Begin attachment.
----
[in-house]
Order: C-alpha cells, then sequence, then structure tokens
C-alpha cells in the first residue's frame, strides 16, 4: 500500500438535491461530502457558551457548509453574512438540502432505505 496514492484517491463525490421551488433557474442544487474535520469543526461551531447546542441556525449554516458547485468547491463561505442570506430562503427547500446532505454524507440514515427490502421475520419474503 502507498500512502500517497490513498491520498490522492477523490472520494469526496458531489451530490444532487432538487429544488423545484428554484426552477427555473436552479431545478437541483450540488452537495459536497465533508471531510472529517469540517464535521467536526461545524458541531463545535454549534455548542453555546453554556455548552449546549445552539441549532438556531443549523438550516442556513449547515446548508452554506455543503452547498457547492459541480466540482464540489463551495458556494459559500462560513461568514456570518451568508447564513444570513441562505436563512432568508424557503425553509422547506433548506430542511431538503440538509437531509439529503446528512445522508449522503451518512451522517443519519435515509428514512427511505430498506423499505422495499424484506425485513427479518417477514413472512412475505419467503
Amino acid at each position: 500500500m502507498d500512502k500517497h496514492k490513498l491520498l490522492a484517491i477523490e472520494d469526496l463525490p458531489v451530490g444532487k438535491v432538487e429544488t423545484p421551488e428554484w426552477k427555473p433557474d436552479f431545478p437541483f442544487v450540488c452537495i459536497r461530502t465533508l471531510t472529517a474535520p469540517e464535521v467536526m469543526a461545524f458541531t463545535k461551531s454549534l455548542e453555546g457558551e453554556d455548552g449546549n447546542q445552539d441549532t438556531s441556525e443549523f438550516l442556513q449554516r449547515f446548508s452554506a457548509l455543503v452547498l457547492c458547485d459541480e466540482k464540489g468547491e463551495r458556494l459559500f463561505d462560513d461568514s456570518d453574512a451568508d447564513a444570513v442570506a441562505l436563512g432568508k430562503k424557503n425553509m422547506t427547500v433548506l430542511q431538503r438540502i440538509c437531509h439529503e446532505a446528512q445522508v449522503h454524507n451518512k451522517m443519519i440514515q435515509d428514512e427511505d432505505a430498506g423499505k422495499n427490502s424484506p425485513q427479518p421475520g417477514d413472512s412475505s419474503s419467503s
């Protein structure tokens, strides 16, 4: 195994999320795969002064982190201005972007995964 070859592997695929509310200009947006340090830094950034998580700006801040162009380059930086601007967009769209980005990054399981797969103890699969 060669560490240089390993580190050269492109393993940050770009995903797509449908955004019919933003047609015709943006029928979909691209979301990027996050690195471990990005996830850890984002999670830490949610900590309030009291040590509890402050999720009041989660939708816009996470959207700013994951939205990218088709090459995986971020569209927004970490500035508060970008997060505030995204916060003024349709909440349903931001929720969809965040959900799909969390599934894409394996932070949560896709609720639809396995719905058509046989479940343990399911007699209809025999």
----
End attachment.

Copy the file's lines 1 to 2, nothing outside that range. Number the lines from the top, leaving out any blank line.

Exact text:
[in-house]
Order: C-alpha cells, then sequence, then structure tokens